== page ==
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Capitalism and the rise of world poverty

1st November 1998 Socialist Action 0

First published: October/November 1998

It is appropriate in the year of the 150th anniversary of the Communist Manifesto to draw up the economic balance sheet of capitalism in the twentieth century. In addition to the destruction of two World Wars and numerous regional wars, the record is that economic development of a small core of imperialist states occurred at the expense of the populations of the majority of market economies falling further and further behind. The only large economies to close the gap with the major imperialist states are those where capitalism was overthrown. Where capitalism was restored that progress was reversed. With capitalism entering a new period of global turmoil, translating into impoverishment, starvation and untold misery for hundreds of millions of people, Marx and Engels’ view that the working class is the only social force which can take humanity as a whole forward retains all of its force today.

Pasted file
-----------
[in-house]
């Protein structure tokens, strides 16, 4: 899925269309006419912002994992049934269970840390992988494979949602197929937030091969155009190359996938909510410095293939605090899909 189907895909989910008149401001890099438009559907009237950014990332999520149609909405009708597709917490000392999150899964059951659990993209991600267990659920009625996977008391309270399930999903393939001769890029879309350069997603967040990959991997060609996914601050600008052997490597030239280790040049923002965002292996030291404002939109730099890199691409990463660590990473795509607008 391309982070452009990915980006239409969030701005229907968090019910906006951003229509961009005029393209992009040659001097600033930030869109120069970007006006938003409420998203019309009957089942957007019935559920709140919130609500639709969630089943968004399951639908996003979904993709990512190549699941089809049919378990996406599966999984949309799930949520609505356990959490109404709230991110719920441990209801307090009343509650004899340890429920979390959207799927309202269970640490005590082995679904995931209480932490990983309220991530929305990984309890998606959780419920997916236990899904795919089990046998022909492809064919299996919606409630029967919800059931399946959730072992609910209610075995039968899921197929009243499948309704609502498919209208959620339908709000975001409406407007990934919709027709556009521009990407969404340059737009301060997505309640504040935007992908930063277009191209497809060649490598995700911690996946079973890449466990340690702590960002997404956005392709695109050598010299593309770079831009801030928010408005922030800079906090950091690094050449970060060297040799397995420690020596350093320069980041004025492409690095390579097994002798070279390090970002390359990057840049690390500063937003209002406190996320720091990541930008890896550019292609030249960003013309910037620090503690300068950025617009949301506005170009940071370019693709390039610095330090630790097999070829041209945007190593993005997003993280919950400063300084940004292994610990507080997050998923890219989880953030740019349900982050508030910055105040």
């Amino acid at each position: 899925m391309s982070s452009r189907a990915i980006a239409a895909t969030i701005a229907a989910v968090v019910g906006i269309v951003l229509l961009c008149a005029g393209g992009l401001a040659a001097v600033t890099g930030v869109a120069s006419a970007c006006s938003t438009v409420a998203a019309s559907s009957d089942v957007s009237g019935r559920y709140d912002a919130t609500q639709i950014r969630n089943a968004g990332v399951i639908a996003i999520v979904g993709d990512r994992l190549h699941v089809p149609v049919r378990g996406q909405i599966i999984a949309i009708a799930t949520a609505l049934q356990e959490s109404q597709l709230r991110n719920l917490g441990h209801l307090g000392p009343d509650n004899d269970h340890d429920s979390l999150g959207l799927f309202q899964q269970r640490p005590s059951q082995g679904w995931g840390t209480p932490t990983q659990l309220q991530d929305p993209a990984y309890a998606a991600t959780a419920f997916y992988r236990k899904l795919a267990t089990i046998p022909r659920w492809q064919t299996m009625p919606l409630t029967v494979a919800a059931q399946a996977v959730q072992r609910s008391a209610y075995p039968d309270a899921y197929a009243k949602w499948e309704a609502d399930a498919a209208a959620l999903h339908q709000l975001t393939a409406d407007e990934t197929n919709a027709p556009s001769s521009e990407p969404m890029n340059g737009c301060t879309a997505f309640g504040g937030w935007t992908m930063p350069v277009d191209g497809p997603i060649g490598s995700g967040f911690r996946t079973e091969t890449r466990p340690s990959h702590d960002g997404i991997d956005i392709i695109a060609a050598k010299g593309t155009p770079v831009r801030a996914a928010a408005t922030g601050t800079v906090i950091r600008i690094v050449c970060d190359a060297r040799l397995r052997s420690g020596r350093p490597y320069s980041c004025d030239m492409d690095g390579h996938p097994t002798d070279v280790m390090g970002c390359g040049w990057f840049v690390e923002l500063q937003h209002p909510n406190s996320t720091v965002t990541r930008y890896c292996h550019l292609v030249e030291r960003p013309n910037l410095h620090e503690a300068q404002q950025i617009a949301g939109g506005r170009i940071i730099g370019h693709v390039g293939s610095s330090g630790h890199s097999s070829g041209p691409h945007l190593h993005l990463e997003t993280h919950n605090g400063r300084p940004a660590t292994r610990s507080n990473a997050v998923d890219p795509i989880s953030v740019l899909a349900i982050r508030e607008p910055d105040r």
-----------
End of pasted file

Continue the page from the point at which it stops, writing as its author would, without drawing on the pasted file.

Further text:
Since the mid-1970s, inequality has risen to the highest levels in history. Impoverishment, starvation, avoidable disease and death have devastated whole continents and destroyed the lives of millions of people.

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Capital’s global crisis

1st October 1998 Socialist Action 0

First published: October 1998

The post-1989 triumphalism of the international imperialist system suffered two shuddering blows at the end of August. First, on the economic plane, it became clear that all of the efforts to contain the 1929-scale slump which has afflicted east Asia since last summer have failed – its fall-out is progressively extending its effects to the entire world economy. Second, the chain of the international capitalist economy broke at its weakest link – Russia – and this posed the most serious political challenge to imperialism since 1989, namely, the realistic possibility that the capitalist course imposed on that country since the end of 1991 might be over-turned. The shudder of doubt which passed through the world of capital manifested itself in stock market prices, innumerable articles on the ‘backlash against the free market’, through to the farcical powerlessness of the Clinton/Yeltsin summit.